It’s virtually impossible to pay attention to one thing for a long time. A recently conducted study reviewed the impact Buddhist meditation had on an individual’s s ability to be attentive and determined that meditation training helps people do better at focusing for a long an extended period of time on a task that requires them to distinguish small differences between things they see.
The research was inspired by work on Buddhist monks, who spend years training in meditation. “You wonder if the mental skills, the calmness, the peace that they express, if those things are a result of their very intensive training or if they were just very special people to begin with,” says Katherine MacLean, who worked on the study as a graduate student at the University of California, Davis. Her co-advisor, Clifford Saron, did some research with monks decades ago and wanted to study meditation by putting volunteers through intensive training and seeing how it changes their mental abilities.
Approximately 140 people sought to participate in the study. They’d learned about it via word of mouth and advertisements in Buddhist-themed magazines. Sixty were selected. A group of thirty people went on a meditation retreat while the second group waited their turn; that meant the second group served as a control for the first group. They had previously participated in at least three five-to-ten day meditation retreats before, so they weren’t novices. They studied meditation for three months at a retreat in Colorado with B. Alan Wallace, one of the study’s co-authors and a meditation teacher and Buddhist scholar.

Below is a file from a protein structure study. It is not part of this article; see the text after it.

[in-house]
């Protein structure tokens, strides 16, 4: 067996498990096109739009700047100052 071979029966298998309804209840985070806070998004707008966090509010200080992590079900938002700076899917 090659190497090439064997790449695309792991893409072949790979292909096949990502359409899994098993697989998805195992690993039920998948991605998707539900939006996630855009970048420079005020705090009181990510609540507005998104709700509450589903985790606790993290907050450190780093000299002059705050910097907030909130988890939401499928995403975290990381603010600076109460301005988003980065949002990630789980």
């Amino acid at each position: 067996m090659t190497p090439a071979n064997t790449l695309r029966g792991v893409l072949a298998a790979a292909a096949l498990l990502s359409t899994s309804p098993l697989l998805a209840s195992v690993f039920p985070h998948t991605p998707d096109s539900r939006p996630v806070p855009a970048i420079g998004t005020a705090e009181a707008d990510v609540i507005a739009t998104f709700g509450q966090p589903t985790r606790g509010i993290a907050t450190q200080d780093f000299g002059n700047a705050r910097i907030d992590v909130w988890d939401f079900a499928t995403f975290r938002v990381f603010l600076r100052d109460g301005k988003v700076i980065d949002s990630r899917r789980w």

They were involved in several experiments. The results from one are published in Psychological Science, a journal of the Association for Psychological Science. At three different times during the retreat, each participant took a test on a computer to evaluate how well they could make fine visual distinctions and maintain their visual attention. They watched a screen intently as lines flashed on it; most were of the same length, but every now and then a shorter one would appear, and the volunteer had to click the mouse in response.
During the course of the training the participants ability to discriminate the short lines improved. This perception improvement made it easier for them to maintain attention, so their performance of the task also improved over a long period of time. It also persisted five months after the retreat, especially for people who meditated on a daily basis.
The task lasted 30 minutes and was very demanding. “Because this task is so boring and yet is also very neutral, it’s kind of a perfect index of meditation training,” says MacLean. “People may think meditation is something that makes you feel good and going on a meditation retreat is like going on vacation, and you get to be at peace with yourself. That’s what people think until they try it. Then you realize how challenging it is to just sit and observe something without being distracted.”
Katherine MacLean, Clifford Saron, B. Alan Wallace et al. Intensive Meditation Training Improves Perceptual Discrimination and Sustained Attention. Psychological Science